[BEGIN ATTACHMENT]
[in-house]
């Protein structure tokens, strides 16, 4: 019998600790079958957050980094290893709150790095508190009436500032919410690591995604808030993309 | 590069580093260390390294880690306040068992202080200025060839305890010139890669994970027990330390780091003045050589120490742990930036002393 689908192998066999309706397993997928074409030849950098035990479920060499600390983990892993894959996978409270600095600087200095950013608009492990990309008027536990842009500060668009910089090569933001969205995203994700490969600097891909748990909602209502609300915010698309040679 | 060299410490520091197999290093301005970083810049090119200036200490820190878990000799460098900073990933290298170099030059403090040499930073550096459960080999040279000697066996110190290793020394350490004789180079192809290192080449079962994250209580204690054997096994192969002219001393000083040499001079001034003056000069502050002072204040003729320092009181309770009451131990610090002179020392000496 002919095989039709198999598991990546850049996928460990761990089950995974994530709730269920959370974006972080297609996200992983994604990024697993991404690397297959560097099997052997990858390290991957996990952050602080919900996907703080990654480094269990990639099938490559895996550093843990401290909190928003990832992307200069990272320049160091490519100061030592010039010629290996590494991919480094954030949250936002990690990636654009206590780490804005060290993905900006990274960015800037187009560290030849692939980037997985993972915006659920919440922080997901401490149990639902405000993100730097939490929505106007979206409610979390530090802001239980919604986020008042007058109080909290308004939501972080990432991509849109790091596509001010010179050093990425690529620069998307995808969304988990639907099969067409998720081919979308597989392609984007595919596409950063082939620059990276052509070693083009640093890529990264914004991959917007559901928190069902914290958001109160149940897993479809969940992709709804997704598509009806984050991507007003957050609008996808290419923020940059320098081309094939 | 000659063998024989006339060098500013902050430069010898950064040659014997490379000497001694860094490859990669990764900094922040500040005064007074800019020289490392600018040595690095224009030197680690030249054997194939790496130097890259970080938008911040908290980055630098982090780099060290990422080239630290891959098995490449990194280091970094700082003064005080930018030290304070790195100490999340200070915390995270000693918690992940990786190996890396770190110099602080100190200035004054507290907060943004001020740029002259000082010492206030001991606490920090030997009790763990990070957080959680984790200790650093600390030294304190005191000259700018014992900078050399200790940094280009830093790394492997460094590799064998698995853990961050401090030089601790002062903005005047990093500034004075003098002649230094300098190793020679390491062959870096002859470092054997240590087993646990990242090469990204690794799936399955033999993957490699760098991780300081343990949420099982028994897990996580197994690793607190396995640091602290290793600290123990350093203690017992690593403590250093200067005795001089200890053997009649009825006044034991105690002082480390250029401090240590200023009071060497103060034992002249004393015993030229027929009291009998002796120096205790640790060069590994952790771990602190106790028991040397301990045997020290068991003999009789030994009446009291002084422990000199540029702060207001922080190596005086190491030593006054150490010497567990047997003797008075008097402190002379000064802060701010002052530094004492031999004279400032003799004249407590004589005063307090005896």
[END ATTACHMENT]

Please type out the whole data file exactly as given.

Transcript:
[in-house]
């Protein structure tokens, strides 16, 4: 019998600790079958957050980094290893709150790095508190009436500032919410690591995604808030993309 | 590069580093260390390294880690306040068992202080200025060839305890010139890669994970027990330390780091003045050589120490742990930036002393 689908192998066999309706397993997928074409030849950098035990479920060499600390983990892993894959996978409270600095600087200095950013608009492990990309008027536990842009500060668009910089090569933001969205995203994700490969600097891909748990909602209502609300915010698309040679 | 060299410490520091197999290093301005970083810049090119200036200490820190878990000799460098900073990933290298170099030059403090040499930073550096459960080999040279000697066996110190290793020394350490004789180079192809290192080449079962994250209580204690054997096994192969002219001393000083040499001079001034003056000069502050002072204040003729320092009181309770009451131990610090002179020392000496 002919095989039709198999598991990546850049996928460990761990089950995974994530709730269920959370974006972080297609996200992983994604990024697993991404690397297959560097099997052997990858390290991957996990952050602080919900996907703080990654480094269990990639099938490559895996550093843990401290909190928003990832992307200069990272320049160091490519100061030592010039010629290996590494991919480094954030949250936002990690990636654009206590780490804005060290993905900006990274960015800037187009560290030849692939980037997985993972915006659920919440922080997901401490149990639902405000993100730097939490929505106007979206409610979390530090802001239980919604986020008042007058109080909290308004939501972080990432991509849109790091596509001010010179050093990425690529620069998307995808969304988990639907099969067409998720081919979308597989392609984007595919596409950063082939620059990276052509070693083009640093890529990264914004991959917007559901928190069902914290958001109160149940897993479809969940992709709804997704598509009806984050991507007003957050609008996808290419923020940059320098081309094939 | 000659063998024989006339060098500013902050430069010898950064040659014997490379000497001694860094490859990669990764900094922040500040005064007074800019020289490392600018040595690095224009030197680690030249054997194939790496130097890259970080938008911040908290980055630098982090780099060290990422080239630290891959098995490449990194280091970094700082003064005080930018030290304070790195100490999340200070915390995270000693918690992940990786190996890396770190110099602080100190200035004054507290907060943004001020740029002259000082010492206030001991606490920090030997009790763990990070957080959680984790200790650093600390030294304190005191000259700018014992900078050399200790940094280009830093790394492997460094590799064998698995853990961050401090030089601790002062903005005047990093500034004075003098002649230094300098190793020679390491062959870096002859470092054997240590087993646990990242090469990204690794799936399955033999993957490699760098991780300081343990949420099982028994897990996580197994690793607190396995640091602290290793600290123990350093203690017992690593403590250093200067005795001089200890053997009649009825006044034991105690002082480390250029401090240590200023009071060497103060034992002249004393015993030229027929009291009998002796120096205790640790060069590994952790771990602190106790028991040397301990045997020290068991003999009789030994009446009291002084422990000199540029702060207001922080190596005086190491030593006054150490010497567990047997003797008075008097402190002379000064802060701010002052530094004492031999004279400032003799004249407590004589005063307090005896």